• Beth Seibert, the stormwater and watershed programs coordinator with the Allen County Soil and Water Conservation District in Lima, Ohio.

The free, public forum is sponsored by Ohio Northern University’s Phi Beta Delta honor society for international scholars and the ONU chapter of Gamma Theta Upsilon, an international honor society in geography.

UTMC provides cardiac rehab, Medicare benefits for chronic heart failure patients

Heart failure is increasingly common. An estimated five million patients in the United States suffer from chronic heart failure, and an additional 500,000 new cases are diagnosed annually.

Although rest was traditionally recommended, many patients often remained burdened by fatigue, diminished exercise tolerance, poor quality of life, recurrent hospitalizations and early mortality. Several studies have assessed the ability of exercise training to improve functional capacity in patients with heart failure and have observed relatively few complications during training.

Cathy Johns talked with Dr. Dalynn Badenhop.

Cathy Johns talked with Dr. Dalynn Badenhop.

The University of Toledo Medical Center cardiac rehabilitation program participated in a National Institutes of Health study titled “Heart Failure: A Controlled Trial Investigating Outcomes of Exercise Training.” The randomized, controlled trial featured 2,331 medically stable outpatients with heart failure at 82 participating centers in the United States, Canada and France.

The study was undertaken to determine whether aerobic-type exercise training reduces mortality and hospitalization, and improves quality of life in patients with medically stable chronic heart failure when administered in addition to usual care.

Dr. Dalynn Badenhop, director of cardiac rehabilitation and professor of medicine, was UTMC’s principal investigator, and the late Dr. Thomas Walsh was UTMC’s chronic heart failure cardiologist for the study. Other UTMC health care personnel involved in the study were nurses Katie Roberts and Sandra Gardam, and exercise physiologists Abby Steigerwalt and Angie Petree.

The main results of study, which was published in the Journal of the American Medical Association in 2009, showed that patients in the cardiac rehab group experienced modest to significant reductions in mortality and hospitalization, a significant reduction in cardiovascular mortality, and a significant reduction in heart failure hospitalizations compared to the usual care group.

In February 2014, the Centers for Medicare and Medicaid Services approved coverage for cardiac rehabilitation services for beneficiaries with a diagnosis of chronic heart failure. Several studies have shown notable improvements in physical function, symptoms, psychological health, recurrent hospitalizations and death. Guidelines and policies from other countries have recommended cardiac rehabilitation coverage for chronic heart failure patients since 2010.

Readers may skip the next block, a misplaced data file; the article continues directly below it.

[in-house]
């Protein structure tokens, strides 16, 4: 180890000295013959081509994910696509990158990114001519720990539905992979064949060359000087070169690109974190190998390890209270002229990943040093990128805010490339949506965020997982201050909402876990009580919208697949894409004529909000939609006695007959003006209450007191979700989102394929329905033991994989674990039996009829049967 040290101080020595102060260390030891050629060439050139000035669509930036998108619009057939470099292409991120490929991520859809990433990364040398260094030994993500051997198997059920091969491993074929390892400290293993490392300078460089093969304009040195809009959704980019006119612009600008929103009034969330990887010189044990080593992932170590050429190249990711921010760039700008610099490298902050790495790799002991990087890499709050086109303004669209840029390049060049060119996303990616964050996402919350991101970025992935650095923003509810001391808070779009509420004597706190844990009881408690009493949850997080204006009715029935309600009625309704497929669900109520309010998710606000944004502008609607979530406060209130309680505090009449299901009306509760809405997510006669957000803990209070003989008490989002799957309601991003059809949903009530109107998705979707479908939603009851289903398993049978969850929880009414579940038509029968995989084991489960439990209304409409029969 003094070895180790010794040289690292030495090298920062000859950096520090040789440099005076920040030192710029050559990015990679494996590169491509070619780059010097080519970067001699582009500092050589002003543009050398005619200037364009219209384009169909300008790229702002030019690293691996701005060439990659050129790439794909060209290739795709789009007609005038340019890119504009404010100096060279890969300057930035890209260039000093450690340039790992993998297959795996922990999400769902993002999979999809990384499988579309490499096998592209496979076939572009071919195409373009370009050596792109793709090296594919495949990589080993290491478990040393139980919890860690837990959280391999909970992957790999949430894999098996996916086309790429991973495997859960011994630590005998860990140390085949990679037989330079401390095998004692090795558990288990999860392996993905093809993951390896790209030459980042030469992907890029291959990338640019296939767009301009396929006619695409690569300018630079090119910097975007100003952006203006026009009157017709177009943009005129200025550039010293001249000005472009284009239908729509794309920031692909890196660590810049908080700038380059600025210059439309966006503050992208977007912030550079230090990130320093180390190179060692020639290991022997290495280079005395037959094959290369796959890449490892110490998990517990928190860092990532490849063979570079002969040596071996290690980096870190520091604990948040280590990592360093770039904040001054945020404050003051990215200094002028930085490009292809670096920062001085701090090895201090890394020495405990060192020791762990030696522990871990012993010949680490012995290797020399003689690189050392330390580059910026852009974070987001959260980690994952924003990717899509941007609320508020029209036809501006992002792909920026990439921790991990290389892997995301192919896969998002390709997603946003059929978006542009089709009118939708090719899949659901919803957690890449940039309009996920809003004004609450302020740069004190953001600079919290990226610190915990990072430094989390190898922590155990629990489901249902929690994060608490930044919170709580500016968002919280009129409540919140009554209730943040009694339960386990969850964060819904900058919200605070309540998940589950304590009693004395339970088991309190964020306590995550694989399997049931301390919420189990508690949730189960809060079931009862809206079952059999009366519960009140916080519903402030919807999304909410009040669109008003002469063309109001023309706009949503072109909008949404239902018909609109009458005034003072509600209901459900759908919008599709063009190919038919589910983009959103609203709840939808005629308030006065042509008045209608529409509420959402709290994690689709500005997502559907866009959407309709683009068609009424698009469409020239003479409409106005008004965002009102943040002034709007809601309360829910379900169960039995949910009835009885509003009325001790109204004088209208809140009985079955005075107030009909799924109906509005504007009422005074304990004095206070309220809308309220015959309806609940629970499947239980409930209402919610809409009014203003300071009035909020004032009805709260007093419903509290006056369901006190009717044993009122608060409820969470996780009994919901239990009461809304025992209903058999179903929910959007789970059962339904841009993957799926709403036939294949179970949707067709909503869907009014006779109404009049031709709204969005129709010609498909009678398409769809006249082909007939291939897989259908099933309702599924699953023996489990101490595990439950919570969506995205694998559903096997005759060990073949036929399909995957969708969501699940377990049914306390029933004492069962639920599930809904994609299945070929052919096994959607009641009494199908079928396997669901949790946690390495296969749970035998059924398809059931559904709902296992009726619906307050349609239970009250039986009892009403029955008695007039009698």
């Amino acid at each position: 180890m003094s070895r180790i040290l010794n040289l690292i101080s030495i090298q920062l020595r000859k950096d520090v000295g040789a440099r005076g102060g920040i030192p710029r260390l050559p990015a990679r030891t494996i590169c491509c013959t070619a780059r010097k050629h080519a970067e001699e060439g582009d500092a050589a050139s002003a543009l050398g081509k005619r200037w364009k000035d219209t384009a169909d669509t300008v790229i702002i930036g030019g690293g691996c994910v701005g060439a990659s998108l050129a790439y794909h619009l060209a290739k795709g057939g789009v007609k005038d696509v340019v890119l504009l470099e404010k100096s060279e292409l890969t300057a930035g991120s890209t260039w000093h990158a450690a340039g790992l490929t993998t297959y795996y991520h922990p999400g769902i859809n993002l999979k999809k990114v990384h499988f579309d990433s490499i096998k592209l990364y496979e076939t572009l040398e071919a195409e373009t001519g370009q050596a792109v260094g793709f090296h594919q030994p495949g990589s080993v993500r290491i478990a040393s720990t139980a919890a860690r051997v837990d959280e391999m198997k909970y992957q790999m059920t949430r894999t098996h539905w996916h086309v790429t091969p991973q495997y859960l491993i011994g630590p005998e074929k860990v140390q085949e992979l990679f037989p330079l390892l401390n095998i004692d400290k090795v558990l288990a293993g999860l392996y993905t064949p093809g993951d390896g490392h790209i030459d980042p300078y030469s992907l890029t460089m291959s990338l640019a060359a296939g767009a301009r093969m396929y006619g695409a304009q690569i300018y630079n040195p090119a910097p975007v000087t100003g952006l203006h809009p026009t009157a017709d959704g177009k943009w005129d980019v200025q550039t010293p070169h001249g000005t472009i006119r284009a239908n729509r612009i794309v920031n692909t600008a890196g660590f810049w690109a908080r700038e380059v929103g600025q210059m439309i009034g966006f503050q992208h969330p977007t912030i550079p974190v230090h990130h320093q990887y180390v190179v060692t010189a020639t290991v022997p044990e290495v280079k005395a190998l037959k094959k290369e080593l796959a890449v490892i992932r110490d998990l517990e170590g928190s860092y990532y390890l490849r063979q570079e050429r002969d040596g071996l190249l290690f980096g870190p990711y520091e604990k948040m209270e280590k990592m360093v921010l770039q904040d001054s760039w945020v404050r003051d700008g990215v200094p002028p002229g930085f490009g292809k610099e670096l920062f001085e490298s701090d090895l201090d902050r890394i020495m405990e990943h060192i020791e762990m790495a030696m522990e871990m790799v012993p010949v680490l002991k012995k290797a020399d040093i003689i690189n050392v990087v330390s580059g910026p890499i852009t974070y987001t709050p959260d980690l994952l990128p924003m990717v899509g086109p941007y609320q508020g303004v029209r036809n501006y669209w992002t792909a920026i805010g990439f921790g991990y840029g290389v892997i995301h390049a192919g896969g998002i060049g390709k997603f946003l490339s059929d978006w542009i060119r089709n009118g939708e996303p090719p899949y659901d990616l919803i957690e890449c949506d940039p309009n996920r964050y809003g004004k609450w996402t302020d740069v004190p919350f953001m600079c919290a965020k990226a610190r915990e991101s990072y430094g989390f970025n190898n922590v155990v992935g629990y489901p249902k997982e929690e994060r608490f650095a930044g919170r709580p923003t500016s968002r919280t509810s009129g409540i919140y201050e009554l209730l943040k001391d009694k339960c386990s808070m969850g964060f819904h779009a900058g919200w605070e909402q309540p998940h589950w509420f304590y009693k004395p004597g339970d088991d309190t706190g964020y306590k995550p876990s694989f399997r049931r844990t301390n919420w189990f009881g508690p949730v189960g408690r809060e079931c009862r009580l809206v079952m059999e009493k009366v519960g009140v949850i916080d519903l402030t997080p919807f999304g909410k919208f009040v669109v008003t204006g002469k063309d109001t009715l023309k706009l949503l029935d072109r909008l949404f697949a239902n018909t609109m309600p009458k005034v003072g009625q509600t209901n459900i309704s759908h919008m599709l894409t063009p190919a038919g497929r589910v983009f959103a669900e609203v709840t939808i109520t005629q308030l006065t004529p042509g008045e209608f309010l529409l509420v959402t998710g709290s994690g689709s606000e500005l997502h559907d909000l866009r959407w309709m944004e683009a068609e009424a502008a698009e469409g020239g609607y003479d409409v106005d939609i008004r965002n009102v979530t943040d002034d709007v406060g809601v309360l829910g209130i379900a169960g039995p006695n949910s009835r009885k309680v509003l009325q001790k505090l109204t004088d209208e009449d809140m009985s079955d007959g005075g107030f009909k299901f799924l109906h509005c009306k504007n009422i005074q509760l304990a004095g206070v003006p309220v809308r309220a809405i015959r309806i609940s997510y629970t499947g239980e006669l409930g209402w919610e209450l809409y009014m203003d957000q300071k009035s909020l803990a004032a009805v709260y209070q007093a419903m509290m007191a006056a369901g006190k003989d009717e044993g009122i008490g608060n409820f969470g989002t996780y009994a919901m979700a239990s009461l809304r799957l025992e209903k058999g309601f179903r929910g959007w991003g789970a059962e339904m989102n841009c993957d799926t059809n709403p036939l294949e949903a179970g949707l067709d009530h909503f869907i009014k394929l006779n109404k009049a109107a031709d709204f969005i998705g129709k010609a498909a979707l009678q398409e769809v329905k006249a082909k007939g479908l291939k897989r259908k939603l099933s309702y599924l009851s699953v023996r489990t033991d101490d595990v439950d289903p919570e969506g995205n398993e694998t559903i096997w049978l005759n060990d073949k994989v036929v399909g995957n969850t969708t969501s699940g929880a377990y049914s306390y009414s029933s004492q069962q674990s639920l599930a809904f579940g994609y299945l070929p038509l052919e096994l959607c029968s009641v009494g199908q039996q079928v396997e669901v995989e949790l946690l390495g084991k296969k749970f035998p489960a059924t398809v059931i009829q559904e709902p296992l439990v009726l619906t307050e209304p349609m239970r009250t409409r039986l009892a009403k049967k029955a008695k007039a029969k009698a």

The Centers for Medicare and Medicaid Services stated the following in its decision memo: “Cardiac rehabilitation improves symptoms of chronic heart failure, decreases mortality and reduces hospitalizations. We conclude that the evidence that supports the clinical benefits of the individual components of cardiac rehab programs is sufficient to determine that participation in these programs improves health outcomes for Medicare beneficiaries with chronic heart failure.”

Cathy Johns, a patient in the UTMC Phase II cardiac rehab program, was one of the first to benefit from the centers’ decision to cover cardiac rehab for chronic heart failure patients.

“I was on vacation and I thought I was having a heart attack, but it turned out to be heart failure. The UTMC staff noticed some unexpected symptoms and discovered a virus that was attacking my heart and other vital organs,” Johns said. “I am still here because of their magnificent work and diligence. I owe my life to UTMC, that’s no exaggeration.”

“In the 1980s, we wouldn’t have considered cardiac rehabilitation an appropriate therapy for patients like Cathy. We didn’t know enough about the beneficial effects. After 25 years of research, we now have the proof that these programs have merit,” Badenhop said.

“I didn’t exercise at all before I got sick,” Johns said. “I can’t imagine not having a program like this to monitor my progress and help further heal my heart.”

During one of her final cardiac rehab sessions, Johns completed 72 minutes of exercise.

“Cathy showed great improvement over time. She started with the ability to walk 2,700 feet in 12 minutes, and she can now walk more than 3,100 feet in 12 minutes,” Badenhop said. “Ultimately, the goal of cardiac rehab is to improve the patient’s quality of life. Numbers and statistics are great, but those improved numbers need to transfer to the patient’s daily activities.”

Johns was concerned that she would never be able to attend another Detroit Tigers game due to complications from chronic heart failure. Since going through UTMC’s cardiac rehab program, she was able to see her favorite team in action without incident.

“It was an incredible experience,” Johns said. “I was able to walk around the park and get to and from my seat without any issues.”

Johns has chosen to enroll in the Phase III maintenance program to continue the healing process. Phase III is similar to a gym membership, but with the added benefit of being in a medically monitored setting.

“I was worried about the cost, but it’s as affordable as being a member at a traditional gym. It’s the best investment I could hope to make,” Johns said.

“For chronic heart failure patients, UTMC is the place to be,” Badenhop said.

For more information about UTMC’s Heart and Vascular Center, visit utmc.utoledo.edu/clinics/hvc.